One week of ground-scanning work has been undertaken to identify possible burial sites on Tseshaht territory, bringing challenges in penetrating the rugged terrain that make up the former grounds of the Alberni Indian Residential School.
After months of preparations, including close consultation with survivors from the residential school, possible burial locations have been identified on the more that 100 hectares that used to surround the institution’s grounds for 81 years. The Tseshaht First Nation secured the expertise of GeoScan to analyse the sites, employing ground-penetrating radar technology that has indicated burial sites at other residential schools across Canada. This scanning work began July 11, and is expected to last two weeks.
But Vancouver Island’s terrain has proven to be more challenging that the meadows and fields upon which other residential schools once operated elsewhere in Canada.
“We’ve had to focus our priority areas on areas that we can actually do right now,” said Tseshaht Chief Councillor Ken Watts of the technology. “The grass has to be a certain height. There can’t be huge rocks and sticks and things below it. It makes it pretty limited on what it can and can’t do.”
One advantage of having the residential school on its reserve is that the Tseshaht don’t have to negotiate with private landowners for the radar work to be conducted, as has happened elsewhere in Canada.
“They’ve had to work with private landowners who aren’t as comfortable looking for unmarked graves in their backyards,” said Watts. “It’s really up to us. This is in our backyard, we have to live with it.”
Used in crime scene investigations and archaeological studies, ground-penetrating radar sends high-frequency electromagnetic waves underground. Although this can give a likely impression that a body may be buried in the ground, the technology cannot determine exactly who or what is down there.
“It’s probable that’s what it is based on what the research and the scanning is telling you,” explained Watts of locating possible burials. “The only real way to 100 per cent verify it is through exhuming. We haven’t even had that conversation as a community.”
The undertaking of identifying any burials under AIRS is being led by ʔuuʔatumin yaqckʷiimitqin (Doing it for Our Ancestors), a team of former residential school students, Ha’wiih and elected council members to ensure cultural protocols are followed to the benefit of the Tseshaht community. Although he has heard of other First Nations consider exhuming, the sensitivity of the undertaking makes deep ground disturbance an unlikely approach, said Watts.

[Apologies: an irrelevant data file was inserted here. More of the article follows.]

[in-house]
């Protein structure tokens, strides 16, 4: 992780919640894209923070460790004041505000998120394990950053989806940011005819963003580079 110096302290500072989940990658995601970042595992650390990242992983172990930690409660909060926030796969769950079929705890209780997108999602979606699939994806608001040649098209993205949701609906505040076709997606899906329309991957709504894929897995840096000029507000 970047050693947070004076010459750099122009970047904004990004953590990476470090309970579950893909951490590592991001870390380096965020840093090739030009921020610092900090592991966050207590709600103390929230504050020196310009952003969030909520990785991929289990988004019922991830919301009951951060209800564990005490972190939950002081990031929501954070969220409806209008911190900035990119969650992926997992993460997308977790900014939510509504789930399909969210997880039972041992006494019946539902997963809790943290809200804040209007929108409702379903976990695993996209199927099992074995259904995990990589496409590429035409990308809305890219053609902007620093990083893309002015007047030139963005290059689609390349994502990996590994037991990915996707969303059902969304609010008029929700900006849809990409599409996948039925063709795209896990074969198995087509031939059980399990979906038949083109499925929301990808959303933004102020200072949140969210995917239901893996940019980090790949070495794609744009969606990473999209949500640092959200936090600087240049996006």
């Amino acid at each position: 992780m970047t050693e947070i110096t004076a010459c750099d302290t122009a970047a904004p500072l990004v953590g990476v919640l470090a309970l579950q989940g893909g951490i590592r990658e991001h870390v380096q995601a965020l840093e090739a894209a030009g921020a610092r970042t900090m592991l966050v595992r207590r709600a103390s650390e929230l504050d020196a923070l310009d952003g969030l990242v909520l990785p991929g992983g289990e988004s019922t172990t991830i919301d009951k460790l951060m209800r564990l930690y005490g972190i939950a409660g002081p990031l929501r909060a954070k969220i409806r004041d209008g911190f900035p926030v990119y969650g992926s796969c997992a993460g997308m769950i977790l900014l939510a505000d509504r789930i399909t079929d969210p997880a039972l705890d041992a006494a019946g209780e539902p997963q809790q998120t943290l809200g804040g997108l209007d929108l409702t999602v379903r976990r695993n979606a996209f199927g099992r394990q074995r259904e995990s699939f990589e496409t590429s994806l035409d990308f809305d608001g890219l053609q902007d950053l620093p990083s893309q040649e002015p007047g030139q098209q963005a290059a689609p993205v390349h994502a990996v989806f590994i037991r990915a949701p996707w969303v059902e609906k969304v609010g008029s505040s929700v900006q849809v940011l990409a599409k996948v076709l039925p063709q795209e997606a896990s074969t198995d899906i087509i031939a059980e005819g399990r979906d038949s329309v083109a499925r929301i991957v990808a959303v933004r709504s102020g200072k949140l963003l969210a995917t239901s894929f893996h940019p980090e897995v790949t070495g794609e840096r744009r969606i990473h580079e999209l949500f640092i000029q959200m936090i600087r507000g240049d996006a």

“I’ve never heard any of our community members say we’re interested in that,” he said. “In our culture, you’re not really supposed to disrupt those that are now gone, they should be left alone.”
Access to the site of the former institution has been tightly restricted over the first weeks of the scanning process, and the Tseshaht have even had a no-fly zone implemented by Transport Canada over the former AIRS grounds to minimize disturbances.
For generations former AIRS students have known about children who died at the school. Now examination of the site is triggering traumatic memories.
“We’ve had members coming here into our office getting supports culturally as well as clinical counselling,” said Watts. “I think it’s really impacted our community. I’ve heard many stories from people who live around the neighbourhood, spirits and things they’ve felt since then. I think it’s created this awakening in our community.”
After the first two weeks of scanning are completed, the First Nation plans to prepare other areas for GeoScan to return in late August or September.
A full summery report of the work is expected in October.
“This has been difficult, but to move onto the next steps and identify those areas, actually marking them and letting people know the results, it’s going to be hard,” said Watts. “I honestly think that I don’t know that the general public is going to be ready for whatever the results may be.”